On September 13, 2021, the House Ways and Means Committee released draft legislation that proposes a series of tax increases and tax cuts, which will undergo a round of markups by the committee over the next few days. Most tax proposals were anticipated; however, the House provided a few surprises.
The draft legislation is expansive and covers a wide range of taxpayers and tax scenarios. As such, this alert focuses on those key proposals that we felt were most relevant to privately-held businesses and individual taxpayers. As always, if you have questions as you review this information or would like to discuss how it impacts you, please contact your Kreischer Miller relationship professional or any member of our Tax Strategies team.
These tax proposals remain fluid, and we expect further changes before anything is formally signed into law. We will be diving deeper into all of the proposed tax law changes at our November 16, 2021 Tax Planning Webinar. Mark your calendars now; we will be sending a formal invitation for this event in the next few weeks.
Income Tax Provisions
The current maximum tax rate on capital gains is 20%. The proposed legislation would increase the capital gains rate to 25% for taxable years ending after September 13, 2021. Transitional rules are proposed for taxable years that include September 13, 2021, taxing net gains realized before September 13, 2021, at 20%. Gains arising from a transaction pursuant to a binding written contract in effect before September 13, 2021, (and not materially modified thereafter) would remain eligible for the 20% rate.
Planning opportunity: Consider deferring realization of some capital losses until 2022 to offset capital gains that would otherwise be taxed at 25% if the proposal is signed into law.
Top Marginal Individual Income Tax Rate
The top marginal individual income tax rate now is 37%. The draft legislation would raise the top marginal tax rate to 39.6% for taxable income over $450,000 for married individuals filing jointly and surviving spouses, $425,000 for head of households, $400,000 for single individuals, $225,000 for married individuals filing separately, and $12,500 for estates and trusts. The proposal would be effective for taxable years beginning after December 31, 2021.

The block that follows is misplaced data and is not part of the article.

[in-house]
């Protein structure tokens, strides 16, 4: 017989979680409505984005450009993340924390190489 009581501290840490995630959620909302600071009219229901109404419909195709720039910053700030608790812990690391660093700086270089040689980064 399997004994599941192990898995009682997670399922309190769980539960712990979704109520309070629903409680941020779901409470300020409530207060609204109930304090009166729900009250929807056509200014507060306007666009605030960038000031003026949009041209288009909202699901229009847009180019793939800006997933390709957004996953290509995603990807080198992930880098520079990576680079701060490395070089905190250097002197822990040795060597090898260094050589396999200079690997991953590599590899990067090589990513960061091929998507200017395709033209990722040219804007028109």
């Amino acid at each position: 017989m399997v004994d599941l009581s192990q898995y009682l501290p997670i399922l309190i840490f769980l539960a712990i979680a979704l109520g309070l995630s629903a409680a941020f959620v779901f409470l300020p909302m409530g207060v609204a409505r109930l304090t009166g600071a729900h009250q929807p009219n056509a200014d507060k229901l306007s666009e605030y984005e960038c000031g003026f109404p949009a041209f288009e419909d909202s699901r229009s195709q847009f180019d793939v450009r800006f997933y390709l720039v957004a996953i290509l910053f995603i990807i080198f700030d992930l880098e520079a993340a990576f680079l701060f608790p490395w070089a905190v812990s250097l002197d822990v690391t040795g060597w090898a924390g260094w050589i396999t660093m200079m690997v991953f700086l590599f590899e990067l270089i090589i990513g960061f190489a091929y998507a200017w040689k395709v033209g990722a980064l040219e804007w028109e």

Planning opportunity: Consider accelerating ordinary income to 2021 if the proposal is signed into law.
Net Investment Income Tax
Under the current rules, net investment income does not include income derived in the ordinary course of a trade or business or income attributable to the disposition of property earned outside of a passive activity. The proposed legislation would eliminate those carveouts and others, while broadening the type of income subject to net investment income tax (NIIT). NIIT applies to the greater of “specified net income” or net investment income for high income individuals, estates, and trusts. “Specified net income” includes net investment income even if derived in the ordinary course of a trade or business and other gross income and net gains attributable to the disposition of property, even if earned outside of a passive activity or the trade or business of trading financial instruments or commodities
The proposed provision would apply to taxpayers whose modified adjusted gross income exceeds $500,000 for married individuals filing jointly and surviving spouses, $250,000 for married individuals filing separately, $12,500 for estates and trusts, and $400,000 for all other tax filers. The proposal would be effective for taxable years beginning after December 31, 2021.
Qualified Business Income